A Brief History of Lamey Wellehan Shoes
“Welcome to Lamey-Wellehan, Maine’s most modern family shoe store. Charles A. Lamey and Daniel J. Wellehan, the boys from home, invite you to view their stylish collection of footwear. They employ the most modern fitting techniques to ensure your comfort from the daintiest to the most virile foot. It will be the pleasure of the boys from home to serve you for years to come in their store…where you are always a guest before you are a customer.” Charles A. Lamey and Daniel J. Wellehan - 1914
The year was 1914. Two of Peck’s department store employee’s, Charlie Lamey and Dan Wellehan, left their respective posts; Charlie a shoe buyer, and Dan a window trimmer, to open their own shoe store. The grand opening on March 17, 1914 was celebrated by giving shamrocks to all the friends and guests who were in to congratulate the young men on what would be an instant success; Lamey Wellehan Shoes.
While many traditions have been passed down to the present, more important was the service bestowed upon people that first day of business. Charlie and Dan held the belief that in their store, you are always a guest before you are a customer. This ideological foundation was built upon to create a powerful mission of service and over 100 years later has proven unbreakable.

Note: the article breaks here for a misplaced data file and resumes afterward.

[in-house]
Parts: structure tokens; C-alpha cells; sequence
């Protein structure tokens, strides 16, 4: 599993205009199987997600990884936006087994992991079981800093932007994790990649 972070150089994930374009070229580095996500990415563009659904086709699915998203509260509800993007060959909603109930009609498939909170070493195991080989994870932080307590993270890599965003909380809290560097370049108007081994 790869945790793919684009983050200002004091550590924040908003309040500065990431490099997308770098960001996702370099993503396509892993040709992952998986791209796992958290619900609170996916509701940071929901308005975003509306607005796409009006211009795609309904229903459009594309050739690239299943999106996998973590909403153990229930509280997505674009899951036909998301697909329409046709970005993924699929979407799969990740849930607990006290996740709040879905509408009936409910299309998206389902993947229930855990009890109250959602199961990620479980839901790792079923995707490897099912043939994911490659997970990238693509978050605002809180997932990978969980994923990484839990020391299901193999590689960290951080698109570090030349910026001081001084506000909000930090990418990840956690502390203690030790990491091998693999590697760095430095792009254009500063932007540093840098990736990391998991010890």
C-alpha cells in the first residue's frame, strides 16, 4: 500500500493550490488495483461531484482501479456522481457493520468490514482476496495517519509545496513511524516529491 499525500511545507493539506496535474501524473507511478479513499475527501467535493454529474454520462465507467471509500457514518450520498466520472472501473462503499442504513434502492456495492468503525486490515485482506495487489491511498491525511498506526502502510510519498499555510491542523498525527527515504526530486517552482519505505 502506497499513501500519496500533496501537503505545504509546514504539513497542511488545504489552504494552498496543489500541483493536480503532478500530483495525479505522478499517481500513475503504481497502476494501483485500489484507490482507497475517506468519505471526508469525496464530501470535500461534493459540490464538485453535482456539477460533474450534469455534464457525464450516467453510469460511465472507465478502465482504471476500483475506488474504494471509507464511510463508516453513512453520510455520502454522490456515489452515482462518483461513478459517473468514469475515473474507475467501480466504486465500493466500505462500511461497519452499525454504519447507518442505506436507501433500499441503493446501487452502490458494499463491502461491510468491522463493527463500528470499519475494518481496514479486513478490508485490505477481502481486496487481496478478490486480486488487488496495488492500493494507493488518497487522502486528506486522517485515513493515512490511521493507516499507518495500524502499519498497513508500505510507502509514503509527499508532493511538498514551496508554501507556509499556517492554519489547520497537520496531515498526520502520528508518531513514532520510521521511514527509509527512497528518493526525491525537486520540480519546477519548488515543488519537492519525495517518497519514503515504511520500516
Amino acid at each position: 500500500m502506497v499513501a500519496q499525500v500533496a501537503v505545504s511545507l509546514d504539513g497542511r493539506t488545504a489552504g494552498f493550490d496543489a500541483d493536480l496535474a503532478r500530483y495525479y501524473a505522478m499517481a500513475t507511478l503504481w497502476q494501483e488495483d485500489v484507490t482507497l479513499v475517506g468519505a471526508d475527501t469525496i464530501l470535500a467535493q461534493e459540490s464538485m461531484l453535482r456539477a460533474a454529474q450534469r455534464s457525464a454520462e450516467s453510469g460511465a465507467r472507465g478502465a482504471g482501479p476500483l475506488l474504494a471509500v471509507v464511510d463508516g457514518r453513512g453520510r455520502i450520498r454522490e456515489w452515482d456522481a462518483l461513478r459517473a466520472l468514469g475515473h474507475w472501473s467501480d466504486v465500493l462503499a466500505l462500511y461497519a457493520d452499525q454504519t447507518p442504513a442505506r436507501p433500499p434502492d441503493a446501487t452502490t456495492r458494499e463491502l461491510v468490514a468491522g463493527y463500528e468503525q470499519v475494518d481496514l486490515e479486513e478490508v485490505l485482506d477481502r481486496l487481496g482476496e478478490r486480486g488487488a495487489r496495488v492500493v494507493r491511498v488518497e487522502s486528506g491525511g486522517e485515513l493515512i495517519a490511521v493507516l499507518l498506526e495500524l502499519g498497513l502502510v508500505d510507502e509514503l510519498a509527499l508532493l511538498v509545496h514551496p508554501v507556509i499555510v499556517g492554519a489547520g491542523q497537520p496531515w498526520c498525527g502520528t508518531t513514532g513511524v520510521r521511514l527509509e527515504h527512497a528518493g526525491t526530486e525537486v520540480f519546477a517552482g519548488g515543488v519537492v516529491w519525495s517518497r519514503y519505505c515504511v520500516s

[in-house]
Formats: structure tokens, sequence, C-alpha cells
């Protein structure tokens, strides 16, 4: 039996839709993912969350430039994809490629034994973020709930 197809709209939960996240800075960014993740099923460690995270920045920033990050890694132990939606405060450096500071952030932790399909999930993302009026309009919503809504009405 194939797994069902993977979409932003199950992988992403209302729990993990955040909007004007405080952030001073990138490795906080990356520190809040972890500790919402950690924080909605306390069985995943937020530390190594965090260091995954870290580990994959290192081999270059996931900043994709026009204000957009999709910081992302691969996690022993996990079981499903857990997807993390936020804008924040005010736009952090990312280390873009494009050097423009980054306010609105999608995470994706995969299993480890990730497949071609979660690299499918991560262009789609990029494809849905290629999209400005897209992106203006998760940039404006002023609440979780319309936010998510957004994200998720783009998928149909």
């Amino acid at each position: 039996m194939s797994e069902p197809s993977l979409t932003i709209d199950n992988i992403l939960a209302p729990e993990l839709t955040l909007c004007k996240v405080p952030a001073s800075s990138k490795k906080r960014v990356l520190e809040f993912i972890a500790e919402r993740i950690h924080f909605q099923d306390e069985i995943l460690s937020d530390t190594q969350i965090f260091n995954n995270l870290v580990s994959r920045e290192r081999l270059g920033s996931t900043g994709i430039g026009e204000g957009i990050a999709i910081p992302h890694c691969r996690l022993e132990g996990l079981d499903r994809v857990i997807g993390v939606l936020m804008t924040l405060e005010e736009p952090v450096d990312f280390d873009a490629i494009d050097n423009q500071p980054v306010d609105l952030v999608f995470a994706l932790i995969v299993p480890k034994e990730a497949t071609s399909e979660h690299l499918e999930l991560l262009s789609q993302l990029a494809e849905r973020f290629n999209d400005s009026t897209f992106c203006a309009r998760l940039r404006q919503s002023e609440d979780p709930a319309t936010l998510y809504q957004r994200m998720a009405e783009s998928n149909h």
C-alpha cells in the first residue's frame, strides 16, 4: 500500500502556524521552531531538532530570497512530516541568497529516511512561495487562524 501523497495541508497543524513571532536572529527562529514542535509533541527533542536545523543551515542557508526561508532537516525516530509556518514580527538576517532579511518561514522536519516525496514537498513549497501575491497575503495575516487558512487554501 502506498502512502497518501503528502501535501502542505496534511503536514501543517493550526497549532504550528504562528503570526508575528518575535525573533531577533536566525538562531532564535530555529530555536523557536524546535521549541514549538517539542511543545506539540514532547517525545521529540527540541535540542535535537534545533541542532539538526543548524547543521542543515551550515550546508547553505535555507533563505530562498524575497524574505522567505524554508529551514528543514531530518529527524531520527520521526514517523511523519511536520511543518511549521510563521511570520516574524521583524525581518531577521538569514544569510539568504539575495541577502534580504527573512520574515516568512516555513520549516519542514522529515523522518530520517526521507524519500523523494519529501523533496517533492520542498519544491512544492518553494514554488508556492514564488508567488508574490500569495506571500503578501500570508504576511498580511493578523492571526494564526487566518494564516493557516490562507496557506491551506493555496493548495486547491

At the start of WWI Dan left Charlie to run the business while he served as a Naval Aviator. While serving in the navy he met Norman Rockwell, who intended to paint Wellehan as the “Typical American Gob.” On the night of the sitting Dan was struck down with the Flu of 1917. Of the eight sailors brought to the infirmary that night, seven perished by morning, but Dan made it through and was soon home and back to work with Charlie.
All in the Family
Charles Lamey married Dan’s sister Mary, uniting the two partners into one family. One Sunday upon arriving at church Dan received a message to hurry home, Charlie was ill. By the time Wellehan reached his friend’s side, Charles Lamey had died from a sudden heart attack. He and Mary had been wed only a few months. Sadly, the couple had no children. Mary would go on to become a school teacher and never remarried. There were no Lamey children to carry on in the business after Charlie’s death. However, Dan and later his son Jim have been proud for nine decades to carry on his name.
Tragedy and Expansion
While Dan and his family dealt with the loss of Charlie, business continued to boom. The opening of Lamey Wellehan’s Rumford, Maine location came in the late 1920’s, and then in 1931 the opening of a store in Portland, ME continued the trend of expansion. Tragedy struck again in 1933, just 10 days after the birth of Dan Wellehan’s first son, Dan Jr., when a fire from a neighboring building spread and destroyed the Lewiston location. Dan would relocate and re-open temporarily while the store was rebuilt on the original location site. Over the years Lamey Wellehan continued to expand, first to Maine’s capitol city, Augusta in 1944, then to Lawrence, Mass in 1945.
WWII and Sebago Inc.